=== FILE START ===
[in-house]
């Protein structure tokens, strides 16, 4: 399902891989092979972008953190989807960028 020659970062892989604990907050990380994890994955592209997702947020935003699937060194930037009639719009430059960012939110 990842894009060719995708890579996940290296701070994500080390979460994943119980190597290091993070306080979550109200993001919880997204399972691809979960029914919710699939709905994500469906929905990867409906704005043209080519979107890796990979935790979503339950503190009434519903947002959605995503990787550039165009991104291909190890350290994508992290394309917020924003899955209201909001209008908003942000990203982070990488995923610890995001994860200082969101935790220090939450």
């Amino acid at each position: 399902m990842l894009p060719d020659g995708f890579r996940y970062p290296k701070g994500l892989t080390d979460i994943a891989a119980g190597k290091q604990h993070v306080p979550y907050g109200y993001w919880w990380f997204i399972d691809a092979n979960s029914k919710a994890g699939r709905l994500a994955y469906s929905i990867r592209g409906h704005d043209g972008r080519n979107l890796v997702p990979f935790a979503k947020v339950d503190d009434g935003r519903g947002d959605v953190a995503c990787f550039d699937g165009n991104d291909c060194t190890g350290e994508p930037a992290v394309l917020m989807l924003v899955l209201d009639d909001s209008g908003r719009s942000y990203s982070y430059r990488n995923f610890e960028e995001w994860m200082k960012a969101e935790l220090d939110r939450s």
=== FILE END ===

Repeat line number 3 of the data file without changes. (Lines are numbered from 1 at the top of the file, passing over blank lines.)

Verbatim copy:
């Amino acid at each position: 399902m990842l894009p060719d020659g995708f890579r996940y970062p290296k701070g994500l892989t080390d979460i994943a891989a119980g190597k290091q604990h993070v306080p979550y907050g109200y993001w919880w990380f997204i399972d691809a092979n979960s029914k919710a994890g699939r709905l994500a994955y469906s929905i990867r592209g409906h704005d043209g972008r080519n979107l890796v997702p990979f935790a979503k947020v339950d503190d009434g935003r519903g947002d959605v953190a995503c990787f550039d699937g165009n991104d291909c060194t190890g350290e994508p930037a992290v394309l917020m989807l924003v899955l209201d009639d909001s209008g908003r719009s942000y990203s982070y430059r990488n995923f610890e960028e995001w994860m200082k960012a969101e935790l220090d939110r939450s």